Despite an ambitious agenda, the Berkeley City Council managed Tuesday night to vote on just one policy shift related to affordable housing after attendees became outraged at proposed agenda changes put forward early in the evening by Mayor Tom Bates.
Council voted 8-1 on the Bates proposal to increase the percentage of affordable units required in new projects from 10% to 20%, and to increase the mitigation fee developers can pay if they don’t want to build those units on site. Councilman Max Anderson was the lone “no” vote.
The fee per unit — for all units in a project — is set to increase from $28,000 to $34,000, payable when the certificate of occupancy is issued. There’s a temporary discount, to $30,000, for those who pay early, when the building permit is issued. The discount is slated to sunset after 18 months. Those who choose to build below-market-rate units on site can get out of the fee or pay less, depending how many units they build.
Council asked the city manager to come back with revisions to the existing affordable housing mitigation fee ordinance, which would also “expand the level of affordability” for the below-market-rate units. Currently, units must be affordable for households earning up to 50% of the area median income; the new proposal would add a second tier of units affordable to households earning up to 80%.
The idea behind the mitigation fee is to bolster the city’s Housing Trust Fund to help Berkeley build greater numbers of affordable units around town. To some degree, there is an ideological divide between those who believe developers should include affordable units on site, and those who want to boost the city’s own fund. Proponents of the fund say it can be used to go after grants and leverage the money to get more units in town than building on site — mixed in with private developments — would allow. … Continue reading »
In the past five years, the population of Berkeley has grown 5.5%, but its housing supply has only increased 1.2%.
That discrepancy, coupled with an economic boom that has pushed highly paid tech workers out of San Francisco and into the East Bay, has sent housing prices higher than ever before. Berkeley’s median rent grew $400, or 12%, to $3,584 in 2015, according to a February 2016 Berkeley city staff report. That means a person must earn $143,360 to afford a median rent apartment, according to Mayor Tom Bates. The median price of a house to buy grew even more – up 15% – to $974,000, according to staff reports.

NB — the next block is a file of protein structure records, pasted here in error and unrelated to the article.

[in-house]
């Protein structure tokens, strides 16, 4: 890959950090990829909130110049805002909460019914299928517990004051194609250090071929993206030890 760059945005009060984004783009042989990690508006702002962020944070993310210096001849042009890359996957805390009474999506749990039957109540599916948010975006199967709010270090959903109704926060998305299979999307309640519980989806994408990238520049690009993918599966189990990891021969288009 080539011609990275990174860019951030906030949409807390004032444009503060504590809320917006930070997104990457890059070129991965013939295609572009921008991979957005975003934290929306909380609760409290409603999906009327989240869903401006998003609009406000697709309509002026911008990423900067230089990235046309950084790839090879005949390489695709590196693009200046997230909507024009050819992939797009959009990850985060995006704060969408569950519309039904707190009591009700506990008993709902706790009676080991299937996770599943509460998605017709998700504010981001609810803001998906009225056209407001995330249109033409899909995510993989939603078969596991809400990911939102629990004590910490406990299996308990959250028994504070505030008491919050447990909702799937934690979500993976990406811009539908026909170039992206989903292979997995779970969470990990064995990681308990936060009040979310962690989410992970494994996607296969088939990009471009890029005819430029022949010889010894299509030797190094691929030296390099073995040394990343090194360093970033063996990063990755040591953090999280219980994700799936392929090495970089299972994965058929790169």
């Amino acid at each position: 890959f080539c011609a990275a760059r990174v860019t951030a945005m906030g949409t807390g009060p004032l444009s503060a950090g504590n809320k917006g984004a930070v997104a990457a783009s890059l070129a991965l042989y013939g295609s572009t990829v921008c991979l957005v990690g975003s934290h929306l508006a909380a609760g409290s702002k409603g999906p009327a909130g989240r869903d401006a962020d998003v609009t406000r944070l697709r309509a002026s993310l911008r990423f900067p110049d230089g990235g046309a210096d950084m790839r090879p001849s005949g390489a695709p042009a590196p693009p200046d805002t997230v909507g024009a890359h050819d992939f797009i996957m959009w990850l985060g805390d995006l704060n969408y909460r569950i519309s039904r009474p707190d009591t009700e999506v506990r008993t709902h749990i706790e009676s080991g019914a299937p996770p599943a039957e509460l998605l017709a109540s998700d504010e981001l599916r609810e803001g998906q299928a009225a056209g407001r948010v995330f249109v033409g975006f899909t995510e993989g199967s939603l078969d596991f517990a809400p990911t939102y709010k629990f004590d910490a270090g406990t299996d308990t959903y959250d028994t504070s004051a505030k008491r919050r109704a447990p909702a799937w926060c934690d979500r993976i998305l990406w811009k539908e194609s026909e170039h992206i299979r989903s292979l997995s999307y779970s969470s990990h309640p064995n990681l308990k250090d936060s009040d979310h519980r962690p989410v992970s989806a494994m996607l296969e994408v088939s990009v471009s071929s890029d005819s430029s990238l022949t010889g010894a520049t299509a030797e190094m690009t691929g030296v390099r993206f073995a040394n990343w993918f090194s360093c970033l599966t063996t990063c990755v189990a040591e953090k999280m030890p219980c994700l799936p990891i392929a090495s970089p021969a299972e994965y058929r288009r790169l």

This housing crisis is prompting the Berkeley City Council to consider about a dozen separate housing-related items on Tuesday’s agenda, including one far-reaching item put forward by Bates that includes 13 separate sections.
“Our ethnic and cultural diversity is being eroded as low- to moderate-income households are displaced or priced out,” Bates wrote in his proposal. … Continue reading »
On Tuesday, the City Council will discuss Mayor Bates’s omnibus housing plan. The plan has 13 points and covers everything from condo conversions to incentivizing Section 8 vouchers and by-right development rights. Yet, his proposal is a sweeping portrait of supply side economics and does not address displacement. It is premised on the idea that increasing the supply of market rate (expensive) apartments will ease the burden on everyone else, because, the argument goes, wealthy new comers will no … Continue reading »
Transferring development rights to allow for taller buildings. Increasing the amount of affordable housing required for large developments. Offering developers a discount if they pay into the Housing Trust Fund at the beginning of the development process rather than the end.
These were some of the ideas tossed around Tuesday night at a special city council meeting held to discuss affordable housing. While nothing was decided, the meeting brought together a broad array of people involved in housing, from economists at the Association of Bay Area Governments (ABAG), to UC Berkeley professors specializing in housing and gentrification, to developers, consultants, affordable housing developers, Berkeley planning staff, and people involved with government subsidized housing. … Continue reading »
It may be another late night for the Berkeley City Council, which has two meetings Tuesday night set to include more than 60 agenda items. At 5:30 p.m., there’s a special session on the city’s economic profile, as well as updates from state Senator Loni Hancock and Assemblymember Tony Thurmond. For the regular 7:30 p.m. meeting, there are 19 items on the action calendar alone. There’s a public hearing on a new bike sharing program the city hopes to launch, council consideration of the Police Review Commission’s look into last year’s protests, a proposal to add homeless services to what the city already offers, and several council proposals related to living wages and housing. The latest five-year paving plan is also on the agenda, along with a resolution from the Peace and Justice Commission to end drone warfare. … Continue reading »